But if you, Doug Fath, are looking at a new deal to hold – a new cash flow student housing deal – what cap rate/cash-on-cash minimum criteria do you consider a good deal?

Doug:  Great point.  For those of you who get the “Investing in Cash Flow Tool”, it shows my criteria exactly.  I’ll explain that now.  Keep in mind, this is for properties that I’m looking to hold.

When I flip the criteria varies a bit, but I can still use the tool.

Click here to view a demo of Doug’s cash flow tool…

{Mogul Elite: Download Doug’s “Investing in Cash Flow Tool” in this lesson’s section for Power Pack tools.}

There are two important things that the “Investing in Cash Flow Tool” will help you analyze: 

  • How much money the deal is going to make you each month, and
  • The price-to-cost ratio. In other words, if the property’s worth $100,000, how big a discount am I receiving on the purchase.

Let’s start with the cash flow analysis. I compare the gross monthly rent to the total cost.  Since I’m also doing renovations the total cost means my acquisition price plus my renovation cost.  When I take the gross monthly rent, and divide that by my total cost, I want that number to be a minimum of 1.25% to 2%.  Again:

                    Gross Monthly Rent       =       1.25% to 2%

                            Total Cost

To map this on to a real deal, I’ll go back to the numbers that I entered earlier when you gave the example.  You said that acquisition price was $150,000 and the gross monthly rent was $1,400.  I’ll plug that in here:

                                $1,400           =       0.93%


The result was 0.93%, which is obviously below the 1.25%.

When you’re doing this cash flow analysis, the higher the number the better.  In this case the number was lower than 1.25, and that’s why it failed the analysis.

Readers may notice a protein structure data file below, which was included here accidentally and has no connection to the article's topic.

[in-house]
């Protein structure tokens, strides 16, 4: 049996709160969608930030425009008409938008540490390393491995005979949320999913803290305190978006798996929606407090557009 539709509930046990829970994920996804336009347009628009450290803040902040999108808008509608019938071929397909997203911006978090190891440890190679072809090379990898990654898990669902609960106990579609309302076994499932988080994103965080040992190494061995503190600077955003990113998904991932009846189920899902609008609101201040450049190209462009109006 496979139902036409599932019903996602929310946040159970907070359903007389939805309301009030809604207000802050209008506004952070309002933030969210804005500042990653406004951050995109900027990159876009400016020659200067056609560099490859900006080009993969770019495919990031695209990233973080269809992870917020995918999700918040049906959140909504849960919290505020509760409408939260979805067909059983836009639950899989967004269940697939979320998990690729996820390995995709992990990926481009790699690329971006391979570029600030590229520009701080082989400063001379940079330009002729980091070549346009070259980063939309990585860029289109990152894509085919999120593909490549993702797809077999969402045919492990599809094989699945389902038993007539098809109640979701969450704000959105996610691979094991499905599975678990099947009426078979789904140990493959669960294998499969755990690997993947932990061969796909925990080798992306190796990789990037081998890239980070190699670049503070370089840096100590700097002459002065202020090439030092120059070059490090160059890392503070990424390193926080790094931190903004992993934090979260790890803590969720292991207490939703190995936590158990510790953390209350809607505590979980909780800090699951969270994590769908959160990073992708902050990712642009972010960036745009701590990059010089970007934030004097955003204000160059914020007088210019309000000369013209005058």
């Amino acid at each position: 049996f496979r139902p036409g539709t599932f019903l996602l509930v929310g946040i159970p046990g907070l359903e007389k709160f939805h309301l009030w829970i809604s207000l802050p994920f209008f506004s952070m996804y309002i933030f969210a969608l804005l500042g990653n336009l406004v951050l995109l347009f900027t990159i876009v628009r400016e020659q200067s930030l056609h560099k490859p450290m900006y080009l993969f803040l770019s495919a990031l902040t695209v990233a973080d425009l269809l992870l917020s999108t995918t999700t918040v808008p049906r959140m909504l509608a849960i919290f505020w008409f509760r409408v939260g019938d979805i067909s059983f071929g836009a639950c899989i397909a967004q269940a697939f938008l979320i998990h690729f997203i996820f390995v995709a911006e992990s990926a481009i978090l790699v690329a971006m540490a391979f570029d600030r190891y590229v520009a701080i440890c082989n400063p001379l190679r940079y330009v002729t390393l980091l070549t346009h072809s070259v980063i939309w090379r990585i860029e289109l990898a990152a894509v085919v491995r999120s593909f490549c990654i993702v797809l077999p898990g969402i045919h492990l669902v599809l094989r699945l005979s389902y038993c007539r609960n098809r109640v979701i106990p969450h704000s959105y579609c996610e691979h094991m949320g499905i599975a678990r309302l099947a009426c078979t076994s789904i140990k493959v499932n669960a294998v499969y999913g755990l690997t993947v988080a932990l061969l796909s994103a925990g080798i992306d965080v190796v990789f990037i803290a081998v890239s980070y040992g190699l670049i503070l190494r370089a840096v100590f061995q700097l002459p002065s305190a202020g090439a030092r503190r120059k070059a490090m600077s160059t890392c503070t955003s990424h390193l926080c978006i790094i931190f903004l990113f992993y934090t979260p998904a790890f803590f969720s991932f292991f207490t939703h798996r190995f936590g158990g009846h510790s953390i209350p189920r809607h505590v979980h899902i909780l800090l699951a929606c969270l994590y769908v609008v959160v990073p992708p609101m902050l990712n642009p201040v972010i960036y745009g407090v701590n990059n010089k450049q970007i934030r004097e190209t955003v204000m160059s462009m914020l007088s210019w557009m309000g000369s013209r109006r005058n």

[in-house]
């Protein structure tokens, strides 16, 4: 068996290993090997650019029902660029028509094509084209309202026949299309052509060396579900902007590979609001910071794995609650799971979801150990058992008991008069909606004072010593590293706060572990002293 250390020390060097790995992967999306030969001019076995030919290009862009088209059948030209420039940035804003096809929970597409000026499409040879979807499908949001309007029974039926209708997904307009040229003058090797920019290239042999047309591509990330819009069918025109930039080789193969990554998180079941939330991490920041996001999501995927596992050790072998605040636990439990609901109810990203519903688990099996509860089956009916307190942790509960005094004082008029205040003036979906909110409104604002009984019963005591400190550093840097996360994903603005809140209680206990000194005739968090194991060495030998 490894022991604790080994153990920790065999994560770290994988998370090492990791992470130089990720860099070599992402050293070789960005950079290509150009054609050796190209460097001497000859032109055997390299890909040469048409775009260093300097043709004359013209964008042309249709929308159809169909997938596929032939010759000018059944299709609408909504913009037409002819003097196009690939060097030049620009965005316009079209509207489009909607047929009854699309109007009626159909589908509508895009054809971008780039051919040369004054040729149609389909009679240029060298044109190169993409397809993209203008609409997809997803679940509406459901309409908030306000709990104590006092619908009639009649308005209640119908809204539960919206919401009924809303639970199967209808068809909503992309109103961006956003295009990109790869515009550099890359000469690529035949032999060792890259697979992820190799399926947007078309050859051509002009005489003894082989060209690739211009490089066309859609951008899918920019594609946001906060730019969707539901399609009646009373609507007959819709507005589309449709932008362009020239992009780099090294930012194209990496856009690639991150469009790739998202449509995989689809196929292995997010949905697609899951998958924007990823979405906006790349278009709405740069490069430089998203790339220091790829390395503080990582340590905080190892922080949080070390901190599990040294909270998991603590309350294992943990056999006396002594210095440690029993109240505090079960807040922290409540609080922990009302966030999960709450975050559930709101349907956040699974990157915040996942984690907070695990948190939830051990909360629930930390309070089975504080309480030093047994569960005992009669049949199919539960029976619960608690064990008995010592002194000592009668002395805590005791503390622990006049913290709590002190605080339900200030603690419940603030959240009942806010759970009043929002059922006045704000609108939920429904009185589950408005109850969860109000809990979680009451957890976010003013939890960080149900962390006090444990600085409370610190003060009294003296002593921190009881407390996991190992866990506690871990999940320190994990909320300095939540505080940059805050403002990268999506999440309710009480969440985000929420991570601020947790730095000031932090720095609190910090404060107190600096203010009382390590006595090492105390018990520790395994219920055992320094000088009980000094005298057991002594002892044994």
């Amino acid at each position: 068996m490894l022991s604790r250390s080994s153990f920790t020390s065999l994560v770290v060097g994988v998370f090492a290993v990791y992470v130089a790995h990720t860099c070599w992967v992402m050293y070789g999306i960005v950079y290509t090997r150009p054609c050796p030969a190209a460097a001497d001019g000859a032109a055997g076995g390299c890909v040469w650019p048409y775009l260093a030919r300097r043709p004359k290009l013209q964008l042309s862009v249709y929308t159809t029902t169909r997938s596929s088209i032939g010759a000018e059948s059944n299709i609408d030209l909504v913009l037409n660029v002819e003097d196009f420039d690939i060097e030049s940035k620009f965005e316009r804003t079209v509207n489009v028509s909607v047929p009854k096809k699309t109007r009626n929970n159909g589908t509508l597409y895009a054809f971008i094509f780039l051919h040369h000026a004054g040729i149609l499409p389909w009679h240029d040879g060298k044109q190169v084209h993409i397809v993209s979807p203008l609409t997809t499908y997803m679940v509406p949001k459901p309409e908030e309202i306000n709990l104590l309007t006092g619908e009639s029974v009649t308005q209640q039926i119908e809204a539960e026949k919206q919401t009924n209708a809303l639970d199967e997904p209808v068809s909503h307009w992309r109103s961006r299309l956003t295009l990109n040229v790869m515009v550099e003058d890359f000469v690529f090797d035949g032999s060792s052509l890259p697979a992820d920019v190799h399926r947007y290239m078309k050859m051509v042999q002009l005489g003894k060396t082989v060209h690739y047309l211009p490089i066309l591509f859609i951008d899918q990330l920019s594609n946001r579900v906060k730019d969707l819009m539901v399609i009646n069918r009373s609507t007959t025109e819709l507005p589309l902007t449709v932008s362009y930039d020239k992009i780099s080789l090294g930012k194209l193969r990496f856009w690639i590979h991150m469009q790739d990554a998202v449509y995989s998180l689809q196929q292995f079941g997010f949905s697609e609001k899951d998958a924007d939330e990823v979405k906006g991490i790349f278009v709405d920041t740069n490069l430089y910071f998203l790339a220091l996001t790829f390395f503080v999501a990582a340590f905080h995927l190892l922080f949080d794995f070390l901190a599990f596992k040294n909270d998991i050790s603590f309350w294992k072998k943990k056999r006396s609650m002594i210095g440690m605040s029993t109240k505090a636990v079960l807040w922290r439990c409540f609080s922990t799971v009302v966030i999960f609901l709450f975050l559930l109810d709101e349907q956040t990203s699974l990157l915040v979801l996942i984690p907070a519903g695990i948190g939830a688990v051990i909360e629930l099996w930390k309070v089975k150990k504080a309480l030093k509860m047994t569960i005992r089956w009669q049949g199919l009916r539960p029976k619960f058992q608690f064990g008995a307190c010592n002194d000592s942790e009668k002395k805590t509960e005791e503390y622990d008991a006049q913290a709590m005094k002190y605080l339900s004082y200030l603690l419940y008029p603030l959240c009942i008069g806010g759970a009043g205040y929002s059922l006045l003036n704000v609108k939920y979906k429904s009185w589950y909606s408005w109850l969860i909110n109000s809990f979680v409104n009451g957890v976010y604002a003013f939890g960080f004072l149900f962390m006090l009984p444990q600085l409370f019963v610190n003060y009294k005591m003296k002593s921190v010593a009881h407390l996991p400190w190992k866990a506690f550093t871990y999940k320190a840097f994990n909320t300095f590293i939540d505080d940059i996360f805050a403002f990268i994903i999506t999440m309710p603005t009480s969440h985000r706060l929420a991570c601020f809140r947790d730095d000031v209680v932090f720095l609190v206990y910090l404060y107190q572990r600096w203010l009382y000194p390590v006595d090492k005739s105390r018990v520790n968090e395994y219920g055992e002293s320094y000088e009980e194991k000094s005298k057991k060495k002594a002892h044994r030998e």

comparisonThat’s the first part of it from a cash flow standpoint.  The second thing this “Investing in Cash Flow Tool” does is analyze the cost-to-value ratio.  We had our total cost number of $150,000, but the other number we needed was the “After Repaired Value”.

In keeping with this example I plugged in an “After Repair Value” of $275,000.  You didn’t tell me that it’s worth $275,000, but that was just the number that I plugged in.  So we could do the full analysis.  My guess is that it’s probably worth less.  When you take 150 grand (your purchase price) over 275, you end up with 54.55%.

                             $150,000       =       54.55%


Now the number that I look for is anywhere from 65-75%.  When you’re looking at the cost to value ratio, the lower the percentage the better. 

This analysis looks at the two ratios separately, and then it looks at them together.

When you’re looking at the cost-to-value ratio, you’re picking it up at basically 55 cents on the dollar, which is great in my opinion.  If I was just to look at the cost-to-value ratio of 55 percent on the dollar, this may be a deal that I would want to flip.  But when I combine it with the cash flow analysis, it’s not a deal that I am looking to hold.

JP:  I was kind of reverse engineering what the buy price should be based on the cash flow analysis in the first formula.  It looks like if we follow “Fath Rules” I would have to pick it up for around $70-$75,000.

dollarDoug: Yup.  That $75,000 would give you a 1.87%, which is certainly above the 1.25.  I’m just plugging these numbers in.  Even if you paid $100,000, that would work out, because that would put you at 1.4.  That’s what’s great about this tool.  You can just plug and play.  You can see exactly where you need to be in order to make the deal work.

JP:  Ahh - 1.25 is the number.  For some reason I had 1.9 stuck in my head.  I kept going backwards and backwards until I got 1.9 – you can buy at a little more than 75,000, but still, point taken.

Doug:  Obviously we’re talking about numbers but often when you’re not seeing it in front of you it’s a little more difficult to do.  Just so you know the “Investing in Cash Flow Tool” also has another analysis tab where the formula is written out.  That way you can actually understand what is being automatically spit out for you in the tool.


Do It To It! Immediate Action Steps

Action Step #1:  Search websites such as Craigslist and Zillow to see what student housing is renting for in your target area.

Action Step #2:  Talk to a realtor or other investors in that area.  Find out what student houses are selling for based on square footage basis, and per bedroom/bathroom.

Action Step #3:  Find a couple potential deals in a college town near you, either through Zillow, Trulia, the MLS or Craigslist (see our article on mining deals with Zillow and Trulia). 

Action Step #4:  Visit some of the potentially good deals, in order to see what it would cost to renovate them.

Action Step #5:  Analyze your potential deals using Doug’s “Investing in Cash Flow Tool”, in order to determine if they meet Doug’s (and your?) criteria for a good deal.

Action Step #6:  If the deal(s) meet the right numbers, consider whether you should pull proverbial the trigger …